The Storytelling Method developed by GlobalGiving

GlobalGiving has a network of thousands of organizations. We reach out to them and ask each one to recruit a dozen young people in a town where they work. They meet with these people, train them on being good listeners, give them sheets of paper, and send them forth to interview people in the community. Each scribe (young person) interviews 10-20 people in a month, 2 stories each with an overall target of 200 stories (10 people X 10 interviewees X 2 stories each). At the end of the month these papers are collected, photographed by smart phone, and emailed to a central site that transcribes them. Every story appears online.
Scribes ask storytellers to talk about one time when a person or organization tried to help someone or do something in the community, and what happened? 
The samples are not random and not representative, but over time we learn which scribes do a better job and retain them, and retrain others. And the 200 stories per organization twice a year add up to tens of thousands of stories in a shared pool of knowledge that would otherwise have not existed. We then use computation to parse these stories into digestible groups relevant to each organization, and plan to set up a regular digest of these stories for each organization.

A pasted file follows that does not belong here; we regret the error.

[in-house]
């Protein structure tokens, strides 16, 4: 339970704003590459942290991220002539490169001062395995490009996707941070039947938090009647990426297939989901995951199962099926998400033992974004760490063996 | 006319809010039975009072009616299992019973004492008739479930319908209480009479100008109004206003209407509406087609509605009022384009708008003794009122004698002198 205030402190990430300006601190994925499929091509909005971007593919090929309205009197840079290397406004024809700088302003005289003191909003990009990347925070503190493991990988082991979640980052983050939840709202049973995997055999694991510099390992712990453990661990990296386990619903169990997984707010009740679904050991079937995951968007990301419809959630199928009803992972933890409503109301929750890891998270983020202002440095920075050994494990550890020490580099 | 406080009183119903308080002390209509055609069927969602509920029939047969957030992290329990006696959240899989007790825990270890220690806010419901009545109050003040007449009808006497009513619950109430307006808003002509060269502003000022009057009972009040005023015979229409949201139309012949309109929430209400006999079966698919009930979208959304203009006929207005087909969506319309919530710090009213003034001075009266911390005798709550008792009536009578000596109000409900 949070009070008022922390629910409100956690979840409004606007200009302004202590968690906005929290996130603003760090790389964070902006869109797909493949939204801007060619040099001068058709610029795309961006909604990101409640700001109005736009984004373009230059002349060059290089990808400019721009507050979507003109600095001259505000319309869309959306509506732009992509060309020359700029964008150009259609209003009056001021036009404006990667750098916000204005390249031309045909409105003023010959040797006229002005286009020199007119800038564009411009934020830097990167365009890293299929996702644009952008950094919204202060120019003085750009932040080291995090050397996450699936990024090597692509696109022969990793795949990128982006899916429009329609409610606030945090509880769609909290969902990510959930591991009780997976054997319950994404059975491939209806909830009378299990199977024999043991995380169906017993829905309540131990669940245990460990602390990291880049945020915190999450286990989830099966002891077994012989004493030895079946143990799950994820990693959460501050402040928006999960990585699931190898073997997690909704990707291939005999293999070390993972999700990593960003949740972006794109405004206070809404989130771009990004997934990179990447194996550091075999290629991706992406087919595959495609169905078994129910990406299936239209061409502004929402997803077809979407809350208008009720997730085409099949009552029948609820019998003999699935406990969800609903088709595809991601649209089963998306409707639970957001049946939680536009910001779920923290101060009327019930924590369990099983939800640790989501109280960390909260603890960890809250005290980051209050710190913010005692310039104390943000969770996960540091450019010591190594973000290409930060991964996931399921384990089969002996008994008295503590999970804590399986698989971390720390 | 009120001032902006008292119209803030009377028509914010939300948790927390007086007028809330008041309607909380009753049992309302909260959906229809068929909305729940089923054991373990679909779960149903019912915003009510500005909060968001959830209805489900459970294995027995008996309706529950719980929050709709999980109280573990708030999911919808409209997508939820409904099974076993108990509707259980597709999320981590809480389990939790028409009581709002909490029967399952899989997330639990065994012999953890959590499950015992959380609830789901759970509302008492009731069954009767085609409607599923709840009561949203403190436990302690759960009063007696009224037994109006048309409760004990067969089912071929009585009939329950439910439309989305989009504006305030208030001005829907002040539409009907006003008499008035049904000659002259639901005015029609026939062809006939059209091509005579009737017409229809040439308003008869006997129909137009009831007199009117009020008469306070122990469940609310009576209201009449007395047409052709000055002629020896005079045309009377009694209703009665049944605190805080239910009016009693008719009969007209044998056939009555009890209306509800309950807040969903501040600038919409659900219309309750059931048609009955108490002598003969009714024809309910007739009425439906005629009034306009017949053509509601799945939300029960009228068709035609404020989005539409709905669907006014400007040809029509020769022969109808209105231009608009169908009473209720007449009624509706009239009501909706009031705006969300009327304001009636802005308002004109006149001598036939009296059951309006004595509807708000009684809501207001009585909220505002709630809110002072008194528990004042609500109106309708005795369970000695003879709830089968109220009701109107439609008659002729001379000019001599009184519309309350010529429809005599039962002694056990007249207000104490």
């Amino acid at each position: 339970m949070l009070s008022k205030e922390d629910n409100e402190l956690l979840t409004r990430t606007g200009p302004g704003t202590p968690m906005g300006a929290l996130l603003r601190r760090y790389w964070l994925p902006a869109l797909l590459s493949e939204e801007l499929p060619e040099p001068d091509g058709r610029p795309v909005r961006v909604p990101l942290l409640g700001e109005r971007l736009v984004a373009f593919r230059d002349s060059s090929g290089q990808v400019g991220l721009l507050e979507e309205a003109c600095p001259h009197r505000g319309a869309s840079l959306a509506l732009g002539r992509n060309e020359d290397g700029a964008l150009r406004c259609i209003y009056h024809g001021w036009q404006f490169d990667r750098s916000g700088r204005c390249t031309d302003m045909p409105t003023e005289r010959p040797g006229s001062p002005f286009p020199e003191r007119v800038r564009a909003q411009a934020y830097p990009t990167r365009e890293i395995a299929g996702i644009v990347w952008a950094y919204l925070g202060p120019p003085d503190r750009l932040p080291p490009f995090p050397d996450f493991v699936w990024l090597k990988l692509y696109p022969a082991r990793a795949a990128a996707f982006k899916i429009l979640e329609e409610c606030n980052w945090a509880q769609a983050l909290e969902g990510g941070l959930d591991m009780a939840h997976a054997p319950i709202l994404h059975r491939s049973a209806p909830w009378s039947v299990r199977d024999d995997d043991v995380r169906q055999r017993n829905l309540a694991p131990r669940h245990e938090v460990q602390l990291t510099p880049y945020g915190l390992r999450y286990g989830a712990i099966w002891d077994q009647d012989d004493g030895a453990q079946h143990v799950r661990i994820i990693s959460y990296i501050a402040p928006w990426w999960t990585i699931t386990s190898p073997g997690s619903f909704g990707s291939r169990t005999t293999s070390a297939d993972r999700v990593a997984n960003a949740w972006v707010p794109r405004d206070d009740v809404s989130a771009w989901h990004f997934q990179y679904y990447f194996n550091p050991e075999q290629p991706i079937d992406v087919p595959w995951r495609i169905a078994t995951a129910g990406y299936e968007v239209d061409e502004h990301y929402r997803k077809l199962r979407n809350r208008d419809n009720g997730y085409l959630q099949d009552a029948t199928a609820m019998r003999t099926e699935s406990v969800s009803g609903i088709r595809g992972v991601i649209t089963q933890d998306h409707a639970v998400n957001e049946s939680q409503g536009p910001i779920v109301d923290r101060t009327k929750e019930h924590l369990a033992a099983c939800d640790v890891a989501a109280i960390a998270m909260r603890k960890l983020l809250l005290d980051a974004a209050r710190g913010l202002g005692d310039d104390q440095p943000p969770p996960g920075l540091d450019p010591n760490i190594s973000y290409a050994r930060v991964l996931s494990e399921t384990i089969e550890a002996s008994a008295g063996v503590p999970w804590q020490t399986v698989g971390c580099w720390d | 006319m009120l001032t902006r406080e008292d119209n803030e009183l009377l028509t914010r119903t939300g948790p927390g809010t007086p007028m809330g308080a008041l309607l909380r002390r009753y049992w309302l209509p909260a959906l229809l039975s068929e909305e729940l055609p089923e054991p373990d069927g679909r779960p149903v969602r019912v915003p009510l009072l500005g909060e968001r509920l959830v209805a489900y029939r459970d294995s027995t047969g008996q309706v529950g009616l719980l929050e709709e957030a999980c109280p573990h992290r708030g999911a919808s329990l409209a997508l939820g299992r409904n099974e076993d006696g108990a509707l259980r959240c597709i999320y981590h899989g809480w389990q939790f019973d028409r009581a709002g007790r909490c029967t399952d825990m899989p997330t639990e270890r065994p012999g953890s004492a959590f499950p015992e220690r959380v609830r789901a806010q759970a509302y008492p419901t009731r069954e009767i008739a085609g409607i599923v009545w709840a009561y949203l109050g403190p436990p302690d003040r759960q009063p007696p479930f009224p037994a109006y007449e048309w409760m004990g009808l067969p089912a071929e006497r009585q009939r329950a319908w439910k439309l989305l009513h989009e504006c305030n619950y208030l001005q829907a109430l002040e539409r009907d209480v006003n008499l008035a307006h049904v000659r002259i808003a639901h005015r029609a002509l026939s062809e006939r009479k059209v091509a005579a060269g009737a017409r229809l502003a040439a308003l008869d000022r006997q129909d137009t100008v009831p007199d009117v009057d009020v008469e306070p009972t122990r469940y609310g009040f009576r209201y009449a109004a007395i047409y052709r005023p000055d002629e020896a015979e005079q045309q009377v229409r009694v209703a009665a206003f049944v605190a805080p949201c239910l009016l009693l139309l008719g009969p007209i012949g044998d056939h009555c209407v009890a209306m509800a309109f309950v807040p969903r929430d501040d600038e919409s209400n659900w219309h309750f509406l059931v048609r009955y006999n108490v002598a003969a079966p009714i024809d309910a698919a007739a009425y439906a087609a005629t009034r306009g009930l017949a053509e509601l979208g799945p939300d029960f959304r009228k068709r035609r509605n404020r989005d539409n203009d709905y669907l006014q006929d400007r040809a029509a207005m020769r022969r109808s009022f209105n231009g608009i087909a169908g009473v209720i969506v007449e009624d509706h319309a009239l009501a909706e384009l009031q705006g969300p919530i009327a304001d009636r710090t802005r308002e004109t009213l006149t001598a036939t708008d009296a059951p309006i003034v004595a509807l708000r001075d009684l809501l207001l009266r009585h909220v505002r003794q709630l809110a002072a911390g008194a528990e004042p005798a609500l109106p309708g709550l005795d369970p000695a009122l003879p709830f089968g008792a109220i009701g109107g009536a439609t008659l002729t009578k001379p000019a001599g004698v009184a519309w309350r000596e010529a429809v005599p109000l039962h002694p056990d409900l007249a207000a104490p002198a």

Below you’ll find links to tools and tutorials on how to use them. Many of these tools live on
Lastly, there is one additional rule that makes benchmarking possible. No more than 50% of the stories can be about any one organization (especially the organization that is collecting the stories). That’s why we ask each person for 2 stories; one can be about the organization but the other must be about anyone else, even an individual that changed the community.

Where to start

Developing the Storytelling Method

Algorithm to Analyze the Aid Lexicon

Story Analysis Algorithms

Community Network Maps

Agile, Iterative Design, and Lean Startup

Other related coolness

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